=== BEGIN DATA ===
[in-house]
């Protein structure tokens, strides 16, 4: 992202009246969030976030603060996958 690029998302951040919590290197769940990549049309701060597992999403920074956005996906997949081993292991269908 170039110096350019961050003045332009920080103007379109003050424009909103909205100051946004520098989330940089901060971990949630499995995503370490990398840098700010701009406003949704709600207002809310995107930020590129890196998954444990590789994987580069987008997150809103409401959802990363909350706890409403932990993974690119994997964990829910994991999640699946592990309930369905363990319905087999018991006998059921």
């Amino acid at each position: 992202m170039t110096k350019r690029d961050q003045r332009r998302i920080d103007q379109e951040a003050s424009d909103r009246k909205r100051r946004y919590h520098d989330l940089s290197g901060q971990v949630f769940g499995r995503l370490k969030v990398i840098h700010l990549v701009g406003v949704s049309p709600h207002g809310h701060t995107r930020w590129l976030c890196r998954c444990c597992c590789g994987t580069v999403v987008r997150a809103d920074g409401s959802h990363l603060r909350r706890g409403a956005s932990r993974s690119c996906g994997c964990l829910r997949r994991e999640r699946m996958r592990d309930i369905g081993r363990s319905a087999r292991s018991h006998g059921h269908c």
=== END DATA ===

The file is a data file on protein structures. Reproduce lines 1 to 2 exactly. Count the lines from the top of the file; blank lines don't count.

[in-house]
């Protein structure tokens, strides 16, 4: 992202009246969030976030603060996958 690029998302951040919590290197769940990549049309701060597992999403920074956005996906997949081993292991269908 170039110096350019961050003045332009920080103007379109003050424009909103909205100051946004520098989330940089901060971990949630499995995503370490990398840098700010701009406003949704709600207002809310995107930020590129890196998954444990590789994987580069987008997150809103409401959802990363909350706890409403932990993974690119994997964990829910994991999640699946592990309930369905363990319905087999018991006998059921």